But let’s just say that Vaughan does close down clubs that are being run irresponsibly. I don’t have any objection to that. However, what I do object to is starting a club-closing spree without first bringing forward a plan for how to cope with the new hotspots that are sure to flare up in other parts of the city. That’s where there’s no foresight.

    So until a contingency plan is in place for other potential hotspots, the least destructive place to have clubs is in the Entertainment District.

    Also, so far as I can tell, reports continually indicate that line-ups aren’t what turn people to hooligans, it’s the number of intoxicated people on the streets at one time after last call. So if bars are serving to excess then this is an alcohol liscensing issue that the City has no jurisdiction over rather than a problem that can be solved through a new tax.

  9. Vaughan actually wants to decrease the number of clubs in the city, period. This clearly amounts to a war on nightlife, although this is not mentioned much in the media coverage of his proposed “sidewalk tax”.

    As mentioned elsewhere, clubland is one of the only places where youth culture is permitted in spades, and further marginalizing dance music actually IS akin to the anti-dancing Cabaret Laws in New York City, the parallel Mr. Vaughan is trying so hard to avoid.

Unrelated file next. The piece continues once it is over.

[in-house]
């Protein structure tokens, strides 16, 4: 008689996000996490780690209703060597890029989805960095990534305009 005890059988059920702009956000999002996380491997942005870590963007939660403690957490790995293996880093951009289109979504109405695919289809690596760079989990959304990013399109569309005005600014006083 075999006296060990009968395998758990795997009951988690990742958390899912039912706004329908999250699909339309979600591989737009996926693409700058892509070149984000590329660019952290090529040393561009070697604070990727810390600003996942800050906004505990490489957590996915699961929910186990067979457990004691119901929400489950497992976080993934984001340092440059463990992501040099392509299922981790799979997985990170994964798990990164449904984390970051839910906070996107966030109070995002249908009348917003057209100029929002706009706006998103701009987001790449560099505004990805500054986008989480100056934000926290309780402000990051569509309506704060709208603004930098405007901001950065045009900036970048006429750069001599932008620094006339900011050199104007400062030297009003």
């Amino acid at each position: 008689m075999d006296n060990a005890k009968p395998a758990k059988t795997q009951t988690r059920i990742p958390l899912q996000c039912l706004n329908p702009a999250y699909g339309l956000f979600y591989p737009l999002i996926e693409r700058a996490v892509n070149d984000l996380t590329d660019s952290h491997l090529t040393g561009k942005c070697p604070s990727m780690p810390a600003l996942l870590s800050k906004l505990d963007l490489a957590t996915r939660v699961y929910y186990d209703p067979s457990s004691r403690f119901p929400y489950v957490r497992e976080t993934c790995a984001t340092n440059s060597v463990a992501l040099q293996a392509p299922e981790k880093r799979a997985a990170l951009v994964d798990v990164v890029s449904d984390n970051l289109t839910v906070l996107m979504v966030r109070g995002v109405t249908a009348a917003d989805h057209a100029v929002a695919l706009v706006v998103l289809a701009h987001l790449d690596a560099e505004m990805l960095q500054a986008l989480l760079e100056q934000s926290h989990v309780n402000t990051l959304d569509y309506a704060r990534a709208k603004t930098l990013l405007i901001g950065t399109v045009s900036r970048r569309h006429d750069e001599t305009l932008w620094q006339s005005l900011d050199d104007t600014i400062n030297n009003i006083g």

Paired with his goal to ban the sale of markers to minors, his statement that the EnDis is “full of hooligan 20 year-olds” proves that even for a relatively young politician, the man is ageist.

    Nightlife is my life and I will defend its right to exist.

  10. bracken – you throw good events but stay away from commentary. good luck protecting every jock’s right to start a fight in the middle of Richmond at 3am and then puke and piss on the buildings that people live in. And keep fighting our consumer culture by  not supporting a “sidewalk tax” on private businesses that use public space as they see fit.

  11. We live north of the district, and our lawns, lanes and sidewalks are full of empties, vomit and we too are tired of cleaning up. Some of us have lived here for a few decades before the clubs. Actuallly we thought the Skydome was going to produce the nuisance – but it turns out it is the clubs. And the cost of policing these “hooligans” is getting to be absurd.

    Vaughan is doing the right thing.

  12. Kevin> If there was a war on youth culture, or nightlife in general, i’d be with you — but Clubland as is is an extremely violent place. The comparisons to NYC’s cabaret laws is a straw man — there is no way dance music is being marginalized in Toronto (with exceptions, like the Cherry Beach parties — but en mass, there is no attack on the culture). Fantino tried, but I kept going to good parties post 2000/2001, when he attacked.

    It’s a vulgar, violent and nasty scene down there on weekend nights — it largely isn’t reasonable partying, and I don’t think you’d want to go to most of it. There have always been some gem clubs down there, or fantastic night, or good DJ one-offs, but most of it is mediocre crap that supports this violent scene.